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I Stream. You Stream. We All Stream.

1131624289Having a streaming service today is almost as ubiquitous as having a cable subscription. For many it has replaced having a cable subscription. While cable remains the dominant way most Americans receive TV content, streaming services continue to grow augmenting content for many. However, for growing # of households, streaming has replaced cable for cord cutters. In some cases for some Millennials, a new group of  “cord never wases” has emerged.

However, the nature of streaming is changing. As we all know, Netflix has been the streaming Goliath with roughly 150Million subscribers, 60% of which are international. But there are options. For those who seek live TV content there are many options including Amazon Fire, Apple TV, Roku, Sling TV, DirecTV Now, Hulu with Live TV that don’t require a cable subscription.

There are many wrinkles to each offering. For those considering cutting their cord, a deeper analysis of their TV needs/wants may make some of these a good alternative, or not. And for those for whom local sports are a must, carriage of their local Regional Sports Network (RSN) becomes a key criteria.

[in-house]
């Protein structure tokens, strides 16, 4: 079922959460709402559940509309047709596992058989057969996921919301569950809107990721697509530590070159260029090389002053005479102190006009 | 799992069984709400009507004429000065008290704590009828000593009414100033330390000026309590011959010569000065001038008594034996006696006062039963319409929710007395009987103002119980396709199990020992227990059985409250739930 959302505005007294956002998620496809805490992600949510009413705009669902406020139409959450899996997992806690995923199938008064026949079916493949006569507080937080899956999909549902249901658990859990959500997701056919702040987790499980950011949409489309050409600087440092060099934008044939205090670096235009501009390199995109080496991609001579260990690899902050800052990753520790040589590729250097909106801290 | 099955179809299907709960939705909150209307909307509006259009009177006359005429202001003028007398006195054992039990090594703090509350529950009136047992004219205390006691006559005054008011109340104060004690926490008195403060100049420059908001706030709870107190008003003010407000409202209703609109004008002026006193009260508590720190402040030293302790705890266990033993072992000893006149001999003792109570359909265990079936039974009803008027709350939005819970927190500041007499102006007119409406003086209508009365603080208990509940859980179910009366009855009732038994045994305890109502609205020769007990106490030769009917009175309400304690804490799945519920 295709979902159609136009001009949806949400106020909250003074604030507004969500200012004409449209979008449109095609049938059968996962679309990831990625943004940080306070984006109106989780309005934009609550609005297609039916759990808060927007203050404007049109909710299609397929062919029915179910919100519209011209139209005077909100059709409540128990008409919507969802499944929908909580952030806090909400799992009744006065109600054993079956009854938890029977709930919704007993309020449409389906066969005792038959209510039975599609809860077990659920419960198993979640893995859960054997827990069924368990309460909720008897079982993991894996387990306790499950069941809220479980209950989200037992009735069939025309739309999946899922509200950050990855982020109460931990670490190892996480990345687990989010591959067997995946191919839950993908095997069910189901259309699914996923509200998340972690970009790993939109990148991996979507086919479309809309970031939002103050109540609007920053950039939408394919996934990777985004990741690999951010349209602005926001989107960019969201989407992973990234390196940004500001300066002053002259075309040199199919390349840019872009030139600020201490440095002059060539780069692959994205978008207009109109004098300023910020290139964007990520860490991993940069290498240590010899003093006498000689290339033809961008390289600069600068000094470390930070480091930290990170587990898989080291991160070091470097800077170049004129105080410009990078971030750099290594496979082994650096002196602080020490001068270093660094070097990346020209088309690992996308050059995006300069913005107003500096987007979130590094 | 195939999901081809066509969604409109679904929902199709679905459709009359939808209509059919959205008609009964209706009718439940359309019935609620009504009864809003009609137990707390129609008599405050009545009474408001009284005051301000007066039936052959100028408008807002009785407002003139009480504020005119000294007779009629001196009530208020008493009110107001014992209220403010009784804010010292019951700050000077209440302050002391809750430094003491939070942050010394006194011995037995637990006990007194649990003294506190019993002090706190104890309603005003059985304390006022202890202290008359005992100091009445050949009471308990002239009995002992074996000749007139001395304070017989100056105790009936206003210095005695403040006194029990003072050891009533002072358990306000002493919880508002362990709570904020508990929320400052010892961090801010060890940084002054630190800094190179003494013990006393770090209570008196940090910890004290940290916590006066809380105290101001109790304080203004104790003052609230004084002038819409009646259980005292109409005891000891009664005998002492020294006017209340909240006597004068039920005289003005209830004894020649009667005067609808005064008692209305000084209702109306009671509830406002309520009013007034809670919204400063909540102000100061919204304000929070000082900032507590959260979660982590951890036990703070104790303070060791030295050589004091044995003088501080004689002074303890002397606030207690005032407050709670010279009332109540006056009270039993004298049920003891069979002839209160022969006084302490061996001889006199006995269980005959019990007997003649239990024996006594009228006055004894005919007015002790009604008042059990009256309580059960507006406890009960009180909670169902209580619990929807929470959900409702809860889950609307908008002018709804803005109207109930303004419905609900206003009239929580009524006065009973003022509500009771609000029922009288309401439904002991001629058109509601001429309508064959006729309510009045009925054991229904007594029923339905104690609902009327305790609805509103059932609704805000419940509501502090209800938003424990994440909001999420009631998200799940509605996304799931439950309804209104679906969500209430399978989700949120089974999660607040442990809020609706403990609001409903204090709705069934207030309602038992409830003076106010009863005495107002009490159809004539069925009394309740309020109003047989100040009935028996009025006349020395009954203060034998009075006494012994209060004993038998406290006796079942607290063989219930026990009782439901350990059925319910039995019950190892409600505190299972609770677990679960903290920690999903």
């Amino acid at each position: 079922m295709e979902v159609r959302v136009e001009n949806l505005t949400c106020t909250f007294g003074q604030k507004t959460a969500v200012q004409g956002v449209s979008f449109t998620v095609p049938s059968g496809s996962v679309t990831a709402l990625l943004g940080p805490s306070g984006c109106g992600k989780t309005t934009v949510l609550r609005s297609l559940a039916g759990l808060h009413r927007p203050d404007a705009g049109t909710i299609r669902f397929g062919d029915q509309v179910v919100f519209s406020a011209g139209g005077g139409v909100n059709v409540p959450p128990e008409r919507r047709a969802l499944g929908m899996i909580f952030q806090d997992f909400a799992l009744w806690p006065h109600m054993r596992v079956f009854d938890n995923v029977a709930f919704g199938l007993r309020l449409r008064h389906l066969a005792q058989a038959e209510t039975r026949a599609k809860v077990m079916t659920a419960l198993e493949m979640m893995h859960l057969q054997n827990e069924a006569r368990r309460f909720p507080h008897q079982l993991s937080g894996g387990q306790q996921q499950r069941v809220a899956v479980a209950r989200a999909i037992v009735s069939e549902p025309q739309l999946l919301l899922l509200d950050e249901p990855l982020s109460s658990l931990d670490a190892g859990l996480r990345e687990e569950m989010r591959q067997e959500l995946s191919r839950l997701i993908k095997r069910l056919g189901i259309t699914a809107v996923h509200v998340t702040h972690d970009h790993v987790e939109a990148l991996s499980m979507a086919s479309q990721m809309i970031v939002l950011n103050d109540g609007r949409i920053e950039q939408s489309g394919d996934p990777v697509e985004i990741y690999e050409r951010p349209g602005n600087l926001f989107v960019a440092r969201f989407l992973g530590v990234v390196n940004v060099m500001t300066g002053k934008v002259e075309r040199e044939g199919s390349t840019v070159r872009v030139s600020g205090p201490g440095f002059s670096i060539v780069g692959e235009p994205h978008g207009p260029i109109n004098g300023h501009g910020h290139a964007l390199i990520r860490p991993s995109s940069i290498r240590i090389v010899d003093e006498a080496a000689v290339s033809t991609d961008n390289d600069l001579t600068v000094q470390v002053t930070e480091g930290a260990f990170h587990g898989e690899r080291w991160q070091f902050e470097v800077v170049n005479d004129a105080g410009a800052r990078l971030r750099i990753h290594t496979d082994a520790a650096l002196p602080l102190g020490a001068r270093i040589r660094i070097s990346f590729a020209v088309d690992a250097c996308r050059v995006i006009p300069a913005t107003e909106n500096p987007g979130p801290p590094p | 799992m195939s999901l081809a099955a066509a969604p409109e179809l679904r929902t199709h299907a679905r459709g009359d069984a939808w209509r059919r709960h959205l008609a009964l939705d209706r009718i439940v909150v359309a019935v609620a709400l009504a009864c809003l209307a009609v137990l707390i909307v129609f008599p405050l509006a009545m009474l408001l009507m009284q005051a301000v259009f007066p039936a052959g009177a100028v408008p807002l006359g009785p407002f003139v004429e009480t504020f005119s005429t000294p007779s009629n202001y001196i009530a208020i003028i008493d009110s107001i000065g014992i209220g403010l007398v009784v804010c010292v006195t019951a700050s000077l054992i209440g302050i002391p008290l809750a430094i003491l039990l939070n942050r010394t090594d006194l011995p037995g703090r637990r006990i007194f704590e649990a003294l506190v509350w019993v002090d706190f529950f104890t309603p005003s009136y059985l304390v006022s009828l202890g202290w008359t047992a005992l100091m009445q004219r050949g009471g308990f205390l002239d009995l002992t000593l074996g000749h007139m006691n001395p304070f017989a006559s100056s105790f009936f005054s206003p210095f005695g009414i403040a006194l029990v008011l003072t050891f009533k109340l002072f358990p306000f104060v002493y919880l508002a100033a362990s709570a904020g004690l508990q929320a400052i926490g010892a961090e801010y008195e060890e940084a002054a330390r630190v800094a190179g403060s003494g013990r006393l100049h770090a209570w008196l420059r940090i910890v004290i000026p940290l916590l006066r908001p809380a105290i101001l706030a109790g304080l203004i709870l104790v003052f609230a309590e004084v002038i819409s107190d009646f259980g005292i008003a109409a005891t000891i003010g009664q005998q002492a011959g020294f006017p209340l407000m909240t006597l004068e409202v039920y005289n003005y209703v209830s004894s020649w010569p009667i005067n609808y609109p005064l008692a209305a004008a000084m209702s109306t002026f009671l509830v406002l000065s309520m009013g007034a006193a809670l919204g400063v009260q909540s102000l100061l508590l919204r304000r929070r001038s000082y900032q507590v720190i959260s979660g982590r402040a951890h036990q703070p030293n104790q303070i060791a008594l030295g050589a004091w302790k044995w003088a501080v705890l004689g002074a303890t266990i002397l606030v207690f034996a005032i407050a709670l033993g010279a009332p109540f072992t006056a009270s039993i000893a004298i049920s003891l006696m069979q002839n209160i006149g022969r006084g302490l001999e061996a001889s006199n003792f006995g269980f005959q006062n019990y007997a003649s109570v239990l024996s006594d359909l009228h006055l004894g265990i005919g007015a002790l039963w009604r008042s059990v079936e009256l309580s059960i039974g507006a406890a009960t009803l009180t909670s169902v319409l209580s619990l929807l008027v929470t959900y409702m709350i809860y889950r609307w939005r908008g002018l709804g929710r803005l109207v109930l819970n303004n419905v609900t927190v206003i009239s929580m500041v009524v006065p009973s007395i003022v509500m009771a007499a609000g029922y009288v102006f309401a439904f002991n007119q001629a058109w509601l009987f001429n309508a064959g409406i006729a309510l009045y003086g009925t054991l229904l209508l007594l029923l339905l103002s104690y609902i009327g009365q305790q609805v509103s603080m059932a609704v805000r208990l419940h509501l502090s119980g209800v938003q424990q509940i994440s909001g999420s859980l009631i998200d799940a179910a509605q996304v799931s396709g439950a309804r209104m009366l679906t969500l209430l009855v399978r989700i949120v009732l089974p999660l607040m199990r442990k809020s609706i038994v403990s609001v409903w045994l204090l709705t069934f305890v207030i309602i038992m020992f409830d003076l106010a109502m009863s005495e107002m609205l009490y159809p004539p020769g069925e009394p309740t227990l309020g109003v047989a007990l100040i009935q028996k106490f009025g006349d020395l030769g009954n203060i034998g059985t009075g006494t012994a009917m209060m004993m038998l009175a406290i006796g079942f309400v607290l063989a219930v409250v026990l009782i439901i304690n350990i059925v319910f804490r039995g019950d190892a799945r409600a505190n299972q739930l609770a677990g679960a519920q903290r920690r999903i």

For many Americans, streaming just augments the tsunami of TV options already available with their cable subscription, with Netflix as the dominant streaming provider. But the tide could be turning in the future in a few significant ways. How so?

1. Netflix will remain strong, however it will be losing valuable assets—notably Friends (in 2021) and The Office.

2. New streaming services are around the corner

What are the new services will be coming “on stream” in 2020?

1. Disney+

2. HBO Max (Warner Media)

3. NBCU (Comcast)

Clearly the largest media players who control content are entering the streaming world. Will it be too late for them to dominate? Perhaps, and each has a different and in some cases conflicted strategy. The conflict comes from passing up the monetary opportunity with Netflix to keep content as they try to build their own subscriber base. And for NBCU the app will be for free for pay-TV subscribers, and will include ads, an additional wrinkle.

In the end the consumers ability to pay additional fees is not limitless and the overall streaming universe might just become more fragmented and not expand. But it’ll be fun to see how Netflix responds.  (BTW, hope they  keep new Designated Survivor episodes coming. Great idea and show)




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